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E-C-203 Literary Criticism 2

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Ivor Armstrong Richards: Four Types of Misunderstanding

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E-C-203 Literary Criticism 2

  1. 1. Ivor Armstrong Richards: Four Types of Misunderstanding Prepared and Presented By Parth Bhatt Roll No. 2, Semester II, E-C- 203 Literary Criticism II Department of English, Bhavnagar
  2. 2. Four Types of Misunderstanding 1. Careless, intuitive reading (rhyme or irregular syntax) 2. Over-Literal Reading – Prosaic Reading 3. Defective Scholarship 4. Difference in meaning of words in poetry and prose
  3. 3. Careless, Intuitive Reading “It is that most poetry needs several readings – in which its varied factors may fit themselves together – before it can be grasped. Readers who claims to dispense with this primary study, who think that all poetry should come home to them in entirety at first reading, hardly realize how clever they must be.” (Richards, 190.)
  4. 4. Careless, Intuitive Reading Poet Reader “This liberty is the careless reader’s excuse and bad poet’s opportunity.” (Richards, 190) WordWord MeaningMeaning RhymeRhyme Poem Meaning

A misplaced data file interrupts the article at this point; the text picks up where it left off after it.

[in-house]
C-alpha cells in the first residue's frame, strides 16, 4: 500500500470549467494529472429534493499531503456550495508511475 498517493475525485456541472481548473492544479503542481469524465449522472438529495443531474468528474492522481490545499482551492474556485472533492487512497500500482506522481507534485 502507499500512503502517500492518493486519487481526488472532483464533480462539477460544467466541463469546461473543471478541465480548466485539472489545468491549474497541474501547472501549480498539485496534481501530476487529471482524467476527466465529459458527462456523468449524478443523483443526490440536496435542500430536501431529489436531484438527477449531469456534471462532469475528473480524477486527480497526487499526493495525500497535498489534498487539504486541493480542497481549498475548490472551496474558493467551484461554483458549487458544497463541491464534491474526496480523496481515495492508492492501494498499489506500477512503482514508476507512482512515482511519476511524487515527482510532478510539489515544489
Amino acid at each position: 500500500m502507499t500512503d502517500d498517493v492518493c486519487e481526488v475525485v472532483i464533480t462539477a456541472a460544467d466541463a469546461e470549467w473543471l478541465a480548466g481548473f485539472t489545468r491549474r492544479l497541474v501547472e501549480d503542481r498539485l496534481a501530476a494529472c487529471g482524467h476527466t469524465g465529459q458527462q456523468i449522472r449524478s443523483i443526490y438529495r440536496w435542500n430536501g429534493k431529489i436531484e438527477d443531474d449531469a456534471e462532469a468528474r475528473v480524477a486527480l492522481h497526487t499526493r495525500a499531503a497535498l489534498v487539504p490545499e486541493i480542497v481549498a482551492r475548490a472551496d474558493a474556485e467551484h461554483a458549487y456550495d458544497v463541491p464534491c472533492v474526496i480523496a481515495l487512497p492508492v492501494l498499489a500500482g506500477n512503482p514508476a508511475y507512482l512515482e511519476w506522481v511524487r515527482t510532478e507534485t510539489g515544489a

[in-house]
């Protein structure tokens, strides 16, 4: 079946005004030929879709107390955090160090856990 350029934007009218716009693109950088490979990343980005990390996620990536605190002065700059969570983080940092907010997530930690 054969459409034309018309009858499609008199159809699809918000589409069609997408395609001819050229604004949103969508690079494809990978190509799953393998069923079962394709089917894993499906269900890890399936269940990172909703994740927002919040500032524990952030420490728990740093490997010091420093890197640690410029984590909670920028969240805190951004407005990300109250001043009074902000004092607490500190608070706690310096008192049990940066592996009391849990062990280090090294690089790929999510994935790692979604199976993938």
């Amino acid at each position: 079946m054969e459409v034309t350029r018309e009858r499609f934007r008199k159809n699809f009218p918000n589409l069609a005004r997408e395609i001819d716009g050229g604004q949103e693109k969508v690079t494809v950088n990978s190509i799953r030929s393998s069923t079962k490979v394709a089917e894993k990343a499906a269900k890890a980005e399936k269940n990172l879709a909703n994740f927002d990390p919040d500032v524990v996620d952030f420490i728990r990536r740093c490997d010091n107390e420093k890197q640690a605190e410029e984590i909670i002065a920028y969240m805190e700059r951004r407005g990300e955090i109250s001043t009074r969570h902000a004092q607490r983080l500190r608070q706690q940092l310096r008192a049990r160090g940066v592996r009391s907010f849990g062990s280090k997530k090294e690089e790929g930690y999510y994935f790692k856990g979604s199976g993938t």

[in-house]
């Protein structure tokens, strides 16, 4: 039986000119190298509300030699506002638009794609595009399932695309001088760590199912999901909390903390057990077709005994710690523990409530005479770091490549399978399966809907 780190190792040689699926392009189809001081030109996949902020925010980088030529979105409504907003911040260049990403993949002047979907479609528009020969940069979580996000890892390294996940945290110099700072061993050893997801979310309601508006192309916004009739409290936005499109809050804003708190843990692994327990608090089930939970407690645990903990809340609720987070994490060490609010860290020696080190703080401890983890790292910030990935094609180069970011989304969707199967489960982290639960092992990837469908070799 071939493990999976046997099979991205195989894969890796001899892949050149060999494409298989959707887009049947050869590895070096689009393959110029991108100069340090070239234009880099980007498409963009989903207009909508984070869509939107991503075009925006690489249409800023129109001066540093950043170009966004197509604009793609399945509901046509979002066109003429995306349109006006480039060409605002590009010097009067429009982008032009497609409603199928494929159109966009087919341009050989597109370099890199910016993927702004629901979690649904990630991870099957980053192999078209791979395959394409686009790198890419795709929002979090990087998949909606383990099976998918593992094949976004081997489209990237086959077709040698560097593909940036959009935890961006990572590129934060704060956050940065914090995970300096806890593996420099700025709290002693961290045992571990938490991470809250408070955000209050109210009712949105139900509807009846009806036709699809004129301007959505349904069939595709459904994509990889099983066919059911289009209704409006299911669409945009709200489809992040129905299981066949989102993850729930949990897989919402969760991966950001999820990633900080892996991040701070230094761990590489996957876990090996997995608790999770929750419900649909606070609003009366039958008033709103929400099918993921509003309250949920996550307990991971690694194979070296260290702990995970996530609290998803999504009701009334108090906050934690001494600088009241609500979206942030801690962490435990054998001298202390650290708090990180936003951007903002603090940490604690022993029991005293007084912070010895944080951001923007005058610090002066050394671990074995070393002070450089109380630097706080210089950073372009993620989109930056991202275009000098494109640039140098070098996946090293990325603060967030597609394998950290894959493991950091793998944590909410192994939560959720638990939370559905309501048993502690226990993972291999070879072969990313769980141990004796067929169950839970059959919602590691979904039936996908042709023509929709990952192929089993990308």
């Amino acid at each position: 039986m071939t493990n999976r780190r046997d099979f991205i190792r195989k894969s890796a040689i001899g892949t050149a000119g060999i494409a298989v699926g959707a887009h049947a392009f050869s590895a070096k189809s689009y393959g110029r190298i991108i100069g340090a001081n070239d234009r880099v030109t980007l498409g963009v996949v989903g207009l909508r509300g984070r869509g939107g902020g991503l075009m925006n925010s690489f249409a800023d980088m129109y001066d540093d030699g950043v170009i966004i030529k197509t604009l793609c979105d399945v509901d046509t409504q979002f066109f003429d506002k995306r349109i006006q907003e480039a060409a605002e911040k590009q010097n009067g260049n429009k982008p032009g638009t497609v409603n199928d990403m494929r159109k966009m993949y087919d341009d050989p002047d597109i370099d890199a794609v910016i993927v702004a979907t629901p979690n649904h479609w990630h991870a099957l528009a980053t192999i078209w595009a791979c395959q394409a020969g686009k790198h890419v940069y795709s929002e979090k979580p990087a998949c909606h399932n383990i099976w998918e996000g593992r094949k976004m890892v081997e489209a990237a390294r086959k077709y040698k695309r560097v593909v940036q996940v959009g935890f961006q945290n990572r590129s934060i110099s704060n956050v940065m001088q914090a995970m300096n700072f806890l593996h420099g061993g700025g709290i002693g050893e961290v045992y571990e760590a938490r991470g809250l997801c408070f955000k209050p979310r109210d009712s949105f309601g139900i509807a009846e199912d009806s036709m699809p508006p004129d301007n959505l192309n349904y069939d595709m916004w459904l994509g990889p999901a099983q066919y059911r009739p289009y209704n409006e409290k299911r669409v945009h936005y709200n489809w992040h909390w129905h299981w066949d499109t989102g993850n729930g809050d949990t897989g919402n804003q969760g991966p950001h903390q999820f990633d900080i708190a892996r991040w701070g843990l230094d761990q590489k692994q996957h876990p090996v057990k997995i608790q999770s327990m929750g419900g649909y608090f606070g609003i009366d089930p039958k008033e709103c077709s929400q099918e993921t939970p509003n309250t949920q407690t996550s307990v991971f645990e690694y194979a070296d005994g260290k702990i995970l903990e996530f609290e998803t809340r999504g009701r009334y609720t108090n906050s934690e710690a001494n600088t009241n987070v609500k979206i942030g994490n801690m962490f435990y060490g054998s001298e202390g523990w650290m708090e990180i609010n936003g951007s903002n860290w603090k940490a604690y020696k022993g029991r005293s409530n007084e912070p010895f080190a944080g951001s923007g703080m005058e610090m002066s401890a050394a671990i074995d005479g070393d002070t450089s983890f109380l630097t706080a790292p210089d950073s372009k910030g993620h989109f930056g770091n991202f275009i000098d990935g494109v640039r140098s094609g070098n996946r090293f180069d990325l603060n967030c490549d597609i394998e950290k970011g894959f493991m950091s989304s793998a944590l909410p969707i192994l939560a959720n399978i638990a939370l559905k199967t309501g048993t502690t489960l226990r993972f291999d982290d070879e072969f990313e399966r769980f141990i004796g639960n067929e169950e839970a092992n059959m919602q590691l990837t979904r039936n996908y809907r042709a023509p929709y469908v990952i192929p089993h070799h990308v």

5. 5. Over Literal Reading • These Twin dangers – careless, ‘Intuitive’ reading and prosaic, ‘over-literal’ reading – are the symplegades, the ‘justling rocks’ between which two many ventures into poetry are wrecked. ( Richards, 191.) WordsWords SyntaxSyntax SenseSense ThoughtsThoughts FeelingsFeelings
  6. 6. Over Literal Reading • For example: “O stay, three lives in one flea spare, Where we almost, yea, more than married are. This flea is you and I, and this Our marriage bed, and marriage temple is. Though parents grudge, and you, we're met, And cloister'd in these living walls of jet.” – Excerpt from ‘Flea’ by John Donne
  7. 7. Defective Scholarship • How we are to explain – to those who see nothing in poetical language but a tissue of ridiculous exaggerations, childish ‘fancies’, ignorant conceits and absurd symbolizations – in what way its sense is to be read? (Richards,193.) • Such as: “The Waste Land” by T. S. Eliot
  8. 8. Difference in meaning of words in poetry and prose HarpHarp SeaSea StringsStrings WovenWoven “The Sea Harp” by Edna ST Vincent Millay
  9. 9. Thank you • Your patience is appreciated. • The Presentation is submitted to Department of English, Bhavnagar.
  10. 10. Thank you • Your patience is appreciated. • The Presentation is submitted to Department of English, Bhavnagar.

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